Junior Nikki Keating, senior Aline Contreras, and two students who chose to remain anonymous resigned from this year’s fall musical, “Matilda,” because they believe the show was cast unfairly and didn’t make students of color feel comfortable.
“I didn’t see myself being in it,” said Contreras. “I didn’t see any Hispanics [in the Broadway musical].”
Musical director Karen Harris said that she casts holistically and is aware of “accessible casting, race-conscious casting, and what the show dictated and what it did not.” Harris added that “‘Matilda’ didn’t dictate anything on race.”
But despite Harris’ efforts, Keating claims that she was typecast, a process in which a person is chosen for a role based on their appearance. “[Lavender] is known as Matilda’s black best friend,” said Keating. “I only got it because of the way I looked.”
Contreras believes the issue is about more than just casting. “[The Wilson theater department] doesn’t choose musicals that represent Wilson as a whole,” Contreras said. “Matilda is only targeting a group of people.”
Following the decision to quit the musical, a meeting was held to discuss the students’ grievances. The four members who quit, the adult advisors of Wilson theater group Labels Off, and Harris all attended the meeting. The talk was held to voice the student’s concerns and announce their plans to quit the production.
“[The theater community] can only grow [through] discussion and conversation,” Harris said. In an effort to continue that discussion, Harris brought in Christopher Michael Richardson, an actor of color who plays Mr. Wormwood from Olney Theater’s Matilda, to speak to her cast. “The best thing we can do to combat [racial issues in theater] is… making sure we are conscious of inviting people of varying colors, abilities, genders,” said Richardson.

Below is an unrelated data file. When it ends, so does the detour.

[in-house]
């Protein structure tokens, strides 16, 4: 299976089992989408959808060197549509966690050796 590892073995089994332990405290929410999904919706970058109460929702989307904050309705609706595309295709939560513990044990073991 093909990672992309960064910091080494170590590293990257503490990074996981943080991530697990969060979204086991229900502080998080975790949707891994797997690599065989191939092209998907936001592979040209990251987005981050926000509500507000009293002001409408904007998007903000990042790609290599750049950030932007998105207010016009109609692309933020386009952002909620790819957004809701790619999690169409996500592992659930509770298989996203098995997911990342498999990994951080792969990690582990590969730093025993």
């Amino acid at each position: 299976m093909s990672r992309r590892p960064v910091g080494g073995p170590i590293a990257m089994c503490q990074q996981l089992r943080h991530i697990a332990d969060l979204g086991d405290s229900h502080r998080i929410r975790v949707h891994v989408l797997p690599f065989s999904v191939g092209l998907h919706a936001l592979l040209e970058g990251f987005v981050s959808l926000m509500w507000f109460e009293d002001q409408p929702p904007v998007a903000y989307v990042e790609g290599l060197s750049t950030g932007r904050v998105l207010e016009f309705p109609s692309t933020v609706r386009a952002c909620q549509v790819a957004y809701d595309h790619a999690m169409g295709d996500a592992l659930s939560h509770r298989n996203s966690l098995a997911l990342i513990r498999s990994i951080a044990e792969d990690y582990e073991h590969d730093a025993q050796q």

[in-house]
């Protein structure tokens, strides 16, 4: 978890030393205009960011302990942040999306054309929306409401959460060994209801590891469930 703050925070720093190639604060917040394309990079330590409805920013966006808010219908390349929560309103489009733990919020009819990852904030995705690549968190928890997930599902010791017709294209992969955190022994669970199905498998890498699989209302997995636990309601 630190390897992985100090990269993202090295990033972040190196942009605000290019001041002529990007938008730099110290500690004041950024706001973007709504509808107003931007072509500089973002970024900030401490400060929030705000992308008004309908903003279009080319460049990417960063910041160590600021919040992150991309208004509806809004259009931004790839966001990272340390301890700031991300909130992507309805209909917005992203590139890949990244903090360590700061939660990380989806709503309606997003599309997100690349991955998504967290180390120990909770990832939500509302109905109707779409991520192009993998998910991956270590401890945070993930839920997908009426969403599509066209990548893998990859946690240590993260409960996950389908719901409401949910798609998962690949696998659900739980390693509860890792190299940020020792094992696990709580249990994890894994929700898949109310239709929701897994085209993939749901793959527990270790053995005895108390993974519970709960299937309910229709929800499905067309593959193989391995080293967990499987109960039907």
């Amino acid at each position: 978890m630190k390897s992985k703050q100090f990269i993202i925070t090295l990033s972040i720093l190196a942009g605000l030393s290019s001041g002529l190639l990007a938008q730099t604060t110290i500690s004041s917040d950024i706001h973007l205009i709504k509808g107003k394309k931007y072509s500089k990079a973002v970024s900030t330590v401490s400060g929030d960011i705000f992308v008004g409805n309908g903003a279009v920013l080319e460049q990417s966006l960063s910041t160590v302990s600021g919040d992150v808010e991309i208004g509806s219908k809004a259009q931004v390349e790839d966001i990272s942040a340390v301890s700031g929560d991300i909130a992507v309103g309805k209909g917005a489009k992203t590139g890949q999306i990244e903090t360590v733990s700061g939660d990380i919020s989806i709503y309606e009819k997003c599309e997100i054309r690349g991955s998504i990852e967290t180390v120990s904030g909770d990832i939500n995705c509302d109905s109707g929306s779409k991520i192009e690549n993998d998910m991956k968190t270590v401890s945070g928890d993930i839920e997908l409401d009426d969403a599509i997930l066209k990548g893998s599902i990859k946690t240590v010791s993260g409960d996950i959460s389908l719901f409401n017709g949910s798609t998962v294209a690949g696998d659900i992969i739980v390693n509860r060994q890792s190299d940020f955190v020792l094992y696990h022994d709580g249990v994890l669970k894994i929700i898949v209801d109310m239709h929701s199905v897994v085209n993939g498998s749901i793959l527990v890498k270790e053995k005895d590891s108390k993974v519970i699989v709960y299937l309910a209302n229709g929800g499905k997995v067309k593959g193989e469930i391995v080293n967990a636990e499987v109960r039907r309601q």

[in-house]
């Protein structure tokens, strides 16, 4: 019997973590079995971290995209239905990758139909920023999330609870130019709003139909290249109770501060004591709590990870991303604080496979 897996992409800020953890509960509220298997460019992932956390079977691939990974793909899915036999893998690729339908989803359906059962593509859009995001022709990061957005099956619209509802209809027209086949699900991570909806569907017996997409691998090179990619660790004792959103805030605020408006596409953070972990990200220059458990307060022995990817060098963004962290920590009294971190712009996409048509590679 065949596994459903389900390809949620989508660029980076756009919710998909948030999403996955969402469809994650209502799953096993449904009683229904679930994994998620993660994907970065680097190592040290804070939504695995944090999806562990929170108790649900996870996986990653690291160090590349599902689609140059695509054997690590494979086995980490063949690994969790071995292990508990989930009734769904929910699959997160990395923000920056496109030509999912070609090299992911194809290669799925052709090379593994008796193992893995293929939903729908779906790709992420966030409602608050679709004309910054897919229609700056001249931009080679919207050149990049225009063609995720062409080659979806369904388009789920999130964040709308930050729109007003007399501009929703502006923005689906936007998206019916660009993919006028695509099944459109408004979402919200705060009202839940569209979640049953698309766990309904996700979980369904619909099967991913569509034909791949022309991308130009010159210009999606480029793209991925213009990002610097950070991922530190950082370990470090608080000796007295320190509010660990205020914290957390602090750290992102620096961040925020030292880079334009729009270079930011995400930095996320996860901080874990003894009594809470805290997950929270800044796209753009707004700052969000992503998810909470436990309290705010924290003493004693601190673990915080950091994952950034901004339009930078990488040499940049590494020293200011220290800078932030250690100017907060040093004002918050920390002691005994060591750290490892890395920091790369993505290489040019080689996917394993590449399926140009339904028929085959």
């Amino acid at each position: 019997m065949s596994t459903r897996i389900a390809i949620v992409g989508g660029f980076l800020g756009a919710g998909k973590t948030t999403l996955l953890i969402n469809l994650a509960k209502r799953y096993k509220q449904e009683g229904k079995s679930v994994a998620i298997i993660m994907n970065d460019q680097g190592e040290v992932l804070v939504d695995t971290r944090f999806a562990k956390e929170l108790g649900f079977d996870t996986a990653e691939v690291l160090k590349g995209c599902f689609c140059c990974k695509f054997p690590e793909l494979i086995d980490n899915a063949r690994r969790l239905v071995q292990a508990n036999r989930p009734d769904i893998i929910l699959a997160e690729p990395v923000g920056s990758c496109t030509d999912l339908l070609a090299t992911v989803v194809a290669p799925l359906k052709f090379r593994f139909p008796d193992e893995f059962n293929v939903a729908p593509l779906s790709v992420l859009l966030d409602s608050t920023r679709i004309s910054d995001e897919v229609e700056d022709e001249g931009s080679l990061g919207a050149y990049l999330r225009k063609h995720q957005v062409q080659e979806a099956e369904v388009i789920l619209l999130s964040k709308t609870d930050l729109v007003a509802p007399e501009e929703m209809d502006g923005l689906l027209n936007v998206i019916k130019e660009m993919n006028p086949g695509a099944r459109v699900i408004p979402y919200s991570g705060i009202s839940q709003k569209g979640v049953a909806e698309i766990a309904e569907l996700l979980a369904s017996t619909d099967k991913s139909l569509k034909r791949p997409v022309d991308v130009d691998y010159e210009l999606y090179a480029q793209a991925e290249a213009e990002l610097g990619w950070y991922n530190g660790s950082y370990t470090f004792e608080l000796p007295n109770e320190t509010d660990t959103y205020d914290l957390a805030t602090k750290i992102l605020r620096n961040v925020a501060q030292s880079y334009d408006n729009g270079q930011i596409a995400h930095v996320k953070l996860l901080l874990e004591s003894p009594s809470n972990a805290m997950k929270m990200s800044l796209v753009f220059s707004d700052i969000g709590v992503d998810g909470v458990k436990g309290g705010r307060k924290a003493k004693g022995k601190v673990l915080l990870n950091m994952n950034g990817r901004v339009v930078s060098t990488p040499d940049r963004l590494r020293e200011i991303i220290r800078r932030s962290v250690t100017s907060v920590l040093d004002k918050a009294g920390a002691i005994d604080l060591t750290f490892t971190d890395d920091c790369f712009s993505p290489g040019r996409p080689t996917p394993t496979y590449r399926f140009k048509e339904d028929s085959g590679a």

This is not the first time that students of color have complained about Wilson theater. Two years ago, “Legally Blonde” was criticized for its lack of diversity. That same year the spring play, “The Colored Museum,” was canceled after uproar regarding its satirical take on serious racial issues.
Senior Woodfen Mclean, who plays Mr. Wormwood in Wilson’s production of “Matilda”, noted that although Wilson theater has been criticized in the past, “[In ‘Matilda’ and ‘Rent’], none of them have roles that are supposed to be cast with one race.”
Freshman Sara Scherlinder said she loves being in ‘Matilda,’ but being one of the few people of color makes her feel somewhat out of place, “like the odd one out”.
“It feel[s] like it’s our job to be part of musicals and plays,” Keating said. “There should be enough [people of color] to make it seem like it we’re doing [theater] because we want to.”
Even though they quit, the students don’t want to encourage others from quitting or to shut down the musical. “We are not trying to cancel ‘Matilda,’” Contreras said. “We just want people to see what the issue is with ‘Matilda.’”
Harris understands the students’ choice to leave the musical. “I totally support their decision,” Harris said. “I hope that they, after that conversation, felt better about this show.”